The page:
I came to this conference to speak but came away inspired. Getting some coffee before the first talk on Friday, I bumped into William “Sonny” Walker. Walking into the conference room, he asked me if I already had a seat, and asked me to join him – sitting in the second row. I am often a back-row bandit, but how could I say no to  this kind old gentleman?

Over the next 24 hours, bits and pieces of Sonny’s story emerged. He was the first African-American cabinet-level appointee in Arkansas. This conference was a conversation about philanthropy in honor of what would have been Winthrop Rockefeller’s 100th birthday, and it was Governor WR who appointed Sonny. It was just a small piece of WR’s support of civil rights  – for women, children, and people of color. Sonny told me that when WR called to tell him about the position, he was not sure if he would accept. Would WR silence him?  Would he become no more than a token? WR said no – he wanted Sonny to keep doing what he was doing, to make a difference for everyone. And so Sonny took the position and began to recruit African Americans to different positions. What I remember the most from this long list of people was that he recruited the first African American news anchors for at least three television channels. It was not only government office or business – it was the visible positions too, the positions that could change underlying thoughts and attitudes and beliefs.

At one point in the conference, Sonny stood up and shared some history with the audience, to remind us of the past. “All of you who like the Razorbacks, you remember that at one time there were no black men carrying the ball. WR helped to change that. Aren’t we thankful for the black men that carry ball for the Razorbacks today?! One of them was my son.” Later, he told me that Darius Walker, a hero when I was at Notre Dame, is his grandson.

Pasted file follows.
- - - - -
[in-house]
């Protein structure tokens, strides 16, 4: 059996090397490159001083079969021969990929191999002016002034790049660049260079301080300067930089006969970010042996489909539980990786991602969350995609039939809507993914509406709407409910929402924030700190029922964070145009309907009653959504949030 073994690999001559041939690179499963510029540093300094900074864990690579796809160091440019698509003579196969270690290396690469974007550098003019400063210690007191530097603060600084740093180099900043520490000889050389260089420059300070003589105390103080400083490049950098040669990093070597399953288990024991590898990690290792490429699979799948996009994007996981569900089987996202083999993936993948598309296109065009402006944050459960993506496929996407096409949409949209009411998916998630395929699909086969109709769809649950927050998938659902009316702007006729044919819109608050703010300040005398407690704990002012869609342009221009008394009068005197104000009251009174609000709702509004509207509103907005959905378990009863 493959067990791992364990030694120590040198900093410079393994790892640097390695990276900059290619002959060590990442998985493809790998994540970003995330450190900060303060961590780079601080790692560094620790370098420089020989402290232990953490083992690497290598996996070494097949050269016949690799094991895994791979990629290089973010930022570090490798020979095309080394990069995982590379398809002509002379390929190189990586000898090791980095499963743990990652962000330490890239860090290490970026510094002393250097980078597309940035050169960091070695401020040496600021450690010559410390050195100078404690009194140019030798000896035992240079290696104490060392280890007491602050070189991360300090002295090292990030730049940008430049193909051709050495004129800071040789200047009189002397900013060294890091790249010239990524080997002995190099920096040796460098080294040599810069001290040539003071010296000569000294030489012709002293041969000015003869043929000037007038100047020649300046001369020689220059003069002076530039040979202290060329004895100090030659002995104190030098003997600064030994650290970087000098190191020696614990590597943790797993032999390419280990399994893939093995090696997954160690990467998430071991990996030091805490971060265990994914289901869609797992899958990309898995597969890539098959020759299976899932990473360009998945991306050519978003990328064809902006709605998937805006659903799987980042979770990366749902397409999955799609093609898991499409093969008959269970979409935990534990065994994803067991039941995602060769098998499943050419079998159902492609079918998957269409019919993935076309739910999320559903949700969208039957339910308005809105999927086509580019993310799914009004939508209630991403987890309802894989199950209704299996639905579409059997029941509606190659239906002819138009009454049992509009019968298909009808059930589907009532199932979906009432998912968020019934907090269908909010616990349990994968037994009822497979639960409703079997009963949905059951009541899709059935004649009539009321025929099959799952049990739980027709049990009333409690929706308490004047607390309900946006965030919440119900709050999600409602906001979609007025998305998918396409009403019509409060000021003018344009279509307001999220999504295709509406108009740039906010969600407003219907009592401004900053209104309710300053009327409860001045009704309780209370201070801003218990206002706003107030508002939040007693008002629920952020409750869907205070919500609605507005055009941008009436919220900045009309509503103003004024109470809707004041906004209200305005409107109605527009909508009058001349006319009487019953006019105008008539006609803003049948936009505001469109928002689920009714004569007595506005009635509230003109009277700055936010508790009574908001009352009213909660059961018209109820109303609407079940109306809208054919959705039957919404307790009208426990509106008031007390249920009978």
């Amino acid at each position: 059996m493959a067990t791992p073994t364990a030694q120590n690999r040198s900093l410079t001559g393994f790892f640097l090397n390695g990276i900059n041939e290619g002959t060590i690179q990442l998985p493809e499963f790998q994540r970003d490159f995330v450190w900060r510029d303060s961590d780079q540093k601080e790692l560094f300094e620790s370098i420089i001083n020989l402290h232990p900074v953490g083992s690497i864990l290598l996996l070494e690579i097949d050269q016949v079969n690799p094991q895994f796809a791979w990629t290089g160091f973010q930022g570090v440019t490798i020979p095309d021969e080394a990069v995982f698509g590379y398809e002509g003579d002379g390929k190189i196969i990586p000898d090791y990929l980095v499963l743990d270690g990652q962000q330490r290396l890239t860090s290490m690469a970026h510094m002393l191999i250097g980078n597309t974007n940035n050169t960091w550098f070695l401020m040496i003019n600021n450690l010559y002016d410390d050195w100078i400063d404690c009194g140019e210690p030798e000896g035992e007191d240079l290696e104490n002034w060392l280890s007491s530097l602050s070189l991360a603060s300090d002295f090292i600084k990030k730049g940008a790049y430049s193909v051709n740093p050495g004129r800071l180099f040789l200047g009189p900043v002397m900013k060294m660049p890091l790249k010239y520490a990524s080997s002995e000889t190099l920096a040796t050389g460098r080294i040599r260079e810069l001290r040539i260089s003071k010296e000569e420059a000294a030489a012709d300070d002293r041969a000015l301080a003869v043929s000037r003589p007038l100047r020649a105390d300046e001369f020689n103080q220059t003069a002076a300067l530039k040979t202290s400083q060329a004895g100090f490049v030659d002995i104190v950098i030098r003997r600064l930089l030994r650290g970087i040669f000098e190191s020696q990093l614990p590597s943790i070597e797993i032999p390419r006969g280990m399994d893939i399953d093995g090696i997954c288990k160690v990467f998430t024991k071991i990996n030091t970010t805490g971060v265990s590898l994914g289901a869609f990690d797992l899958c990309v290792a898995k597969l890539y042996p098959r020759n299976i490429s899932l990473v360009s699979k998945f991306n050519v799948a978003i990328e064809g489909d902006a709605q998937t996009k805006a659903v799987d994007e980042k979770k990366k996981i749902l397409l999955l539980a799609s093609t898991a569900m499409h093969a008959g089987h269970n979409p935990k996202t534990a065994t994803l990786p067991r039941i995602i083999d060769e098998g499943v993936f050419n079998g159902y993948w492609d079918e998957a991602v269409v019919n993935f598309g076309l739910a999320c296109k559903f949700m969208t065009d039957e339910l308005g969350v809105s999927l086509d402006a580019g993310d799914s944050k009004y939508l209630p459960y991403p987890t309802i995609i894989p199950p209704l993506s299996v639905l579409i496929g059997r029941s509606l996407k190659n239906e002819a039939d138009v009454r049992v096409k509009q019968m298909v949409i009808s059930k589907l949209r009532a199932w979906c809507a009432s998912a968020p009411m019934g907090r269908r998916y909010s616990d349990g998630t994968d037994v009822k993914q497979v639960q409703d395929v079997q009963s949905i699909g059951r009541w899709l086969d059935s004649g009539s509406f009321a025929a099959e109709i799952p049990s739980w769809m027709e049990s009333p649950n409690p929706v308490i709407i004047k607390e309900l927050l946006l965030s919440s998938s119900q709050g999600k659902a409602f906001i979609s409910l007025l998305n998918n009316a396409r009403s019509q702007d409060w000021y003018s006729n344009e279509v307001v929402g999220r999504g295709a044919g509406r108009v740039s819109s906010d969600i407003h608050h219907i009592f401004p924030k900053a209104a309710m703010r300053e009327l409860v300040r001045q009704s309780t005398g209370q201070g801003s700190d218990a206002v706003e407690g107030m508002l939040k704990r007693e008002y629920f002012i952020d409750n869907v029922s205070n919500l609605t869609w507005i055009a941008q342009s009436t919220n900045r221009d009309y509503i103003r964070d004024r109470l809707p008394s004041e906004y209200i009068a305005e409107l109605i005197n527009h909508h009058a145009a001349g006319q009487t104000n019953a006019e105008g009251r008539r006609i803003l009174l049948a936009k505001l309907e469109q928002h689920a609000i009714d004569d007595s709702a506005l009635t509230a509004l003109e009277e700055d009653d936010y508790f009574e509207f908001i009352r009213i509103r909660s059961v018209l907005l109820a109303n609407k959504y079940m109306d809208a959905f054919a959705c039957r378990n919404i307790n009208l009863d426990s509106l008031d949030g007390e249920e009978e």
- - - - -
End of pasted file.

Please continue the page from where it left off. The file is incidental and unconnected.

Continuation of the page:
Bragging is such an unbecoming behavior, but Sonny was just sharing history. He was telling me how Winthrop Rockefeller changed his life and that of so many others. Stories of civil rights never grow old to me. Instead I get teary-eyed and wish I could hear more. These are real people who made a difference and saw real changes. Somehow the word inspiring is lacking. Maybe I will just say that I thankful. Thankful because they did make a difference – that their battles are not ones that I have to fight, that there is a legacy in this nation of winning the civil rights battle. Thankful that I have people who inspire me.

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